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  • Colin Fraser


FOUR STARS Space cadets, soldiers, an actress and an alien arrive in the desert town of Asteroid City.


Starring Jason Schwartzman, Tom Hanks

Wes Anderson’s hyper-stylised whimsies such as THE GRAND BUDAPEST HOTEL or MOONRISE KINGDOM aren’t for everyone. Fans of his rarified comic sensibility however, are in for a treat with off-the-wall eccentricity that is the bedrock of ASTEROID CITY. Truth is, he hasn’t deviated terribly far from the Anderson formula in this film which is packed with zooms and whip-pans, tiny models, huge stars, struggling fathers, troubled sons, rapid fire, quick-witted ultra-droll dialogue, telephones, young love and a heist. You could argue he’s been making the same film for years, which is arguably true.

Yet for all the familiar conventions, ASTEROID CITY does come with a very compelling difference and that is the onion skin he’s wrapped around his narrative. Keeping track of where you’re standing is the first of the challenges as Anderson breaks the fourth, fifth and sixth wall moving through a presentation of a play within a film within a reality with characters who are in two, three or four spaces at any given time. Moving back and forth as events unfold can be perplexing. As one of the leads says to no one in particular, I don’t understand what this is all about. Good call because most of the time we don’t either. I’m not even sure Anderson does but it doesn’t seem to matter - it’s all dressing for the main theme; you don’t need to know what it’s about, just keep telling the story.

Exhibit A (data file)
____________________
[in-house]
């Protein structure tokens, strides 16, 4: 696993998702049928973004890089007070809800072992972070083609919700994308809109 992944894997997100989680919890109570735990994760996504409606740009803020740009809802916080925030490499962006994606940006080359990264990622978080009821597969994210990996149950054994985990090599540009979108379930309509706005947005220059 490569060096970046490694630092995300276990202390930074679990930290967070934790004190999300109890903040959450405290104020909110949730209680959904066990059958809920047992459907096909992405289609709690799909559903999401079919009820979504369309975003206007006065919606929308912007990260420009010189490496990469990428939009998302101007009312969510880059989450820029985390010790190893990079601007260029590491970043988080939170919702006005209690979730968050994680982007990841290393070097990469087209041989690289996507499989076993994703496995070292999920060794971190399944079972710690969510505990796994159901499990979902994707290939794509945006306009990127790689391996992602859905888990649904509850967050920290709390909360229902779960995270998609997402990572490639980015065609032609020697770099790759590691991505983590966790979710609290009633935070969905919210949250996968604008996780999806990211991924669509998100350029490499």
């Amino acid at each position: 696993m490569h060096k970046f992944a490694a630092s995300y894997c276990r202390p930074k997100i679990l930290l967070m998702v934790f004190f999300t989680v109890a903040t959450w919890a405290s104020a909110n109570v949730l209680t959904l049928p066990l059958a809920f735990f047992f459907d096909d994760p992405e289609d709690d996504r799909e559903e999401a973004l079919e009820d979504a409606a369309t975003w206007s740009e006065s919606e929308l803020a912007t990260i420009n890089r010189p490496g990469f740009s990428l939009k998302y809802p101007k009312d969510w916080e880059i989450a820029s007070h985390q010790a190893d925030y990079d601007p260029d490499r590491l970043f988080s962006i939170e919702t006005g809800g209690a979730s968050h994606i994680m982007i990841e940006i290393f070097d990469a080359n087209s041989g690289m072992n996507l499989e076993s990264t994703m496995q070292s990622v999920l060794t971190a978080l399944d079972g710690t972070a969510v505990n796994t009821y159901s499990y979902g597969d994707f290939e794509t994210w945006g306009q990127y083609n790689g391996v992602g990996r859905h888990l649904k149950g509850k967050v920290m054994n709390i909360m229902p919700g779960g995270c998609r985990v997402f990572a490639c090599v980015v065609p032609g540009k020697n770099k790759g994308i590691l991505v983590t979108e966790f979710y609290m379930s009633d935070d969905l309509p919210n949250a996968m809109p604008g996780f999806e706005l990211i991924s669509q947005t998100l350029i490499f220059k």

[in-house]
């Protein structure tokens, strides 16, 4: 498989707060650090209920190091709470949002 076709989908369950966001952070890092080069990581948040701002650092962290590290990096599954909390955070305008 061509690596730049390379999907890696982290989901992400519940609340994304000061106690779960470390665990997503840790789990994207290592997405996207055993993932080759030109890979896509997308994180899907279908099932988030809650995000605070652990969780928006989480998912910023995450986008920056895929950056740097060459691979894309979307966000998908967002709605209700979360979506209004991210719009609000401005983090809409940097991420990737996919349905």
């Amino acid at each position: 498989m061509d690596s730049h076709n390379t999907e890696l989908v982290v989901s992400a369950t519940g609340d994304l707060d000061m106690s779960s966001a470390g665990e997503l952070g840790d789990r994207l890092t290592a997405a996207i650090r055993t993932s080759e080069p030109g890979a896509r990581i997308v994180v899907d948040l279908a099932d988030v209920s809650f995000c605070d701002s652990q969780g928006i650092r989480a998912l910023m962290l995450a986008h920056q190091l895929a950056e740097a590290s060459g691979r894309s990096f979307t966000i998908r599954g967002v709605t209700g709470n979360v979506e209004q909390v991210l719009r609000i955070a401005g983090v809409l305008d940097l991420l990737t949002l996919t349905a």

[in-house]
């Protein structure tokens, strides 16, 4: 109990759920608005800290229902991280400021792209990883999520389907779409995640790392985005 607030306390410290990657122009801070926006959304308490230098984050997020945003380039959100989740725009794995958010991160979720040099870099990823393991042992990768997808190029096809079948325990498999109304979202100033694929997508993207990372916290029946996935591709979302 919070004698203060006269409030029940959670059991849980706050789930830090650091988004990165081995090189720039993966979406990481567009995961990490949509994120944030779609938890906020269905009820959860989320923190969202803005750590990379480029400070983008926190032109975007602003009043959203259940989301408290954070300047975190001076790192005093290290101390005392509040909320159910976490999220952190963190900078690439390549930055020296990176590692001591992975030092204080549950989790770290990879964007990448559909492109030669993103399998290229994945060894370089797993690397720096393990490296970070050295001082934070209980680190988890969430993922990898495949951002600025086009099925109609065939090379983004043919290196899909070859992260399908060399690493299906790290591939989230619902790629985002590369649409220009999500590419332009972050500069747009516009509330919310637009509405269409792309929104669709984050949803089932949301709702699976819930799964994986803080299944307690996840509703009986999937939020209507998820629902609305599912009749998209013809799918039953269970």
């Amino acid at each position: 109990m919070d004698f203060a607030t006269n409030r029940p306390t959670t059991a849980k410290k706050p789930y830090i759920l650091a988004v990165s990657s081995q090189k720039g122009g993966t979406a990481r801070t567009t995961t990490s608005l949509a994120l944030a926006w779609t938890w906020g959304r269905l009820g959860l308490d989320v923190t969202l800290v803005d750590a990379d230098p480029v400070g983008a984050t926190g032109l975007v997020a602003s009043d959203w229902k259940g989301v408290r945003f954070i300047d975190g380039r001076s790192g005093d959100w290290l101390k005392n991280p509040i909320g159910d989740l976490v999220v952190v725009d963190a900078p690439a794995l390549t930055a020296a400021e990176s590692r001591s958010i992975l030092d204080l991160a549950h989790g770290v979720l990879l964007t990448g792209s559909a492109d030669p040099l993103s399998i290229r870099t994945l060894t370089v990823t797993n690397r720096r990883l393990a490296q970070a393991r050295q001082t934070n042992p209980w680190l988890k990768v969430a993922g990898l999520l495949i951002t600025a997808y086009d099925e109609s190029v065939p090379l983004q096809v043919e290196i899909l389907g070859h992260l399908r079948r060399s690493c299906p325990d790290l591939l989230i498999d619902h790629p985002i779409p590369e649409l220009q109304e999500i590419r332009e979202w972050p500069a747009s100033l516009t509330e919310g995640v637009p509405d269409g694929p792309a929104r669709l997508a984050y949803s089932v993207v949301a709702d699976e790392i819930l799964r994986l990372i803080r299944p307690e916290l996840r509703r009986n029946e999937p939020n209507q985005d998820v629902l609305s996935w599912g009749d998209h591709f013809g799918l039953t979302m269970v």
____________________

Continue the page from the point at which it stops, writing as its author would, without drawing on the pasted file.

And what a story. Set in a 1950’s fictional desert town, over-achieving science nerds, space cadets, their friends and family have come for an annual awards ceremony MC’d by General Gibbson (Jeffrey Wright). Being Anderson, the inventions being celebrated work - like a jet pack or a death ray, or projecting advertising logos on to the moon. The festivities are all going well until a close encounter of the quirky kind: an alien arrives and steals the asteroid after which the town is named. The President locks them down (good thing the General is on hand, this being the 1950s) and isolation takes its toll.

That’s the play. But as we learn one layer back, the playwright (Ed Norton) is still workshopping the story. The ending is unknown, but the telling must go on. We know this because, one layer back, the narrator (Bryan Cranston) is filling in all the details. Meanwhile, one layer back, the actors, in the real world, have other troubles which wash back and forth between the play (in wide-screen, sun-drenched pastel glory) and rehearsals (square framed, monochrome). Thus the narrative slowly takes shape with Wesophile’s exhilarated by the rattling way the story continuously folds in on, under and around itself. Granted outsiders will find the self-conscious styling all too irritatingly clever by half. However it’s unlikely they’d even get past the ticket counter in the first place.

Although earlier Anderson films like ISLE OF DOGS or THE ROYAL TENENBAUMS worked less to achieve more - this is so busy telling the story it doesn’t give you time to truly feel the emotional response - it does deliver in hundreds of little ways, like linking the disquiet of the human heart to the wonder of science under a half-finished overpass to nowhere. It's visual brilliance. It's Anderson.



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